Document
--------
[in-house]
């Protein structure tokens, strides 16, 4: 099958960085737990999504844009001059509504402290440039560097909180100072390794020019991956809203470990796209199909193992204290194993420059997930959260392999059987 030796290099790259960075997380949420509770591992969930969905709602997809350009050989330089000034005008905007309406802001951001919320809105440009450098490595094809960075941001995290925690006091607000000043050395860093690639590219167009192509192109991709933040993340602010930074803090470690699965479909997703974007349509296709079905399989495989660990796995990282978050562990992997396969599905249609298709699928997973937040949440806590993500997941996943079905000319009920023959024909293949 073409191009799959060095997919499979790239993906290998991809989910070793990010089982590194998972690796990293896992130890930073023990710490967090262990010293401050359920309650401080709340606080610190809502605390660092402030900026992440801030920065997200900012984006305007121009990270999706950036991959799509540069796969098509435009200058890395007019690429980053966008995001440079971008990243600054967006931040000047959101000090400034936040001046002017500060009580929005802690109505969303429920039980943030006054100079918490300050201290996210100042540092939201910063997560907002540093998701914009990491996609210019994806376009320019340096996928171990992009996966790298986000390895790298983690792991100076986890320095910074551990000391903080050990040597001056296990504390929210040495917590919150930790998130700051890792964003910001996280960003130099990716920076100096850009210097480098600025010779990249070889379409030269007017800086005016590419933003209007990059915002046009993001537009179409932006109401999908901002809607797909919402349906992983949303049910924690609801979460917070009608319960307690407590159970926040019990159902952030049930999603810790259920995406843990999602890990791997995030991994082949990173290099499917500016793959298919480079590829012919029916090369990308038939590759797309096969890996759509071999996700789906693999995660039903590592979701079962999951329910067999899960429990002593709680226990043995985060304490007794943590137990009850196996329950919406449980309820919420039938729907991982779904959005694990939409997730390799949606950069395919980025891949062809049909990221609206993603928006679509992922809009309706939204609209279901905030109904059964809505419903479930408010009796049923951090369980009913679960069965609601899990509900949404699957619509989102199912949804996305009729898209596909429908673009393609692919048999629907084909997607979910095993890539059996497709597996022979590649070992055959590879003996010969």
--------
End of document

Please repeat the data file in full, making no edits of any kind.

[in-house]
């Protein structure tokens, strides 16, 4: 099958960085737990999504844009001059509504402290440039560097909180100072390794020019991956809203470990796209199909193992204290194993420059997930959260392999059987 030796290099790259960075997380949420509770591992969930969905709602997809350009050989330089000034005008905007309406802001951001919320809105440009450098490595094809960075941001995290925690006091607000000043050395860093690639590219167009192509192109991709933040993340602010930074803090470690699965479909997703974007349509296709079905399989495989660990796995990282978050562990992997396969599905249609298709699928997973937040949440806590993500997941996943079905000319009920023959024909293949 073409191009799959060095997919499979790239993906290998991809989910070793990010089982590194998972690796990293896992130890930073023990710490967090262990010293401050359920309650401080709340606080610190809502605390660092402030900026992440801030920065997200900012984006305007121009990270999706950036991959799509540069796969098509435009200058890395007019690429980053966008995001440079971008990243600054967006931040000047959101000090400034936040001046002017500060009580929005802690109505969303429920039980943030006054100079918490300050201290996210100042540092939201910063997560907002540093998701914009990491996609210019994806376009320019340096996928171990992009996966790298986000390895790298983690792991100076986890320095910074551990000391903080050990040597001056296990504390929210040495917590919150930790998130700051890792964003910001996280960003130099990716920076100096850009210097480098600025010779990249070889379409030269007017800086005016590419933003209007990059915002046009993001537009179409932006109401999908901002809607797909919402349906992983949303049910924690609801979460917070009608319960307690407590159970926040019990159902952030049930999603810790259920995406843990999602890990791997995030991994082949990173290099499917500016793959298919480079590829012919029916090369990308038939590759797309096969890996759509071999996700789906693999995660039903590592979701079962999951329910067999899960429990002593709680226990043995985060304490007794943590137990009850196996329950919406449980309820919420039938729907991982779904959005694990939409997730390799949606950069395919980025891949062809049909990221609206993603928006679509992922809009309706939204609209279901905030109904059964809505419903479930408010009796049923951090369980009913679960069965609601899990509900949404699957619509989102199912949804996305009729898209596909429908673009393609692919048999629907084909997607979910095993890539059996497709597996022979590649070992055959590879003996010969």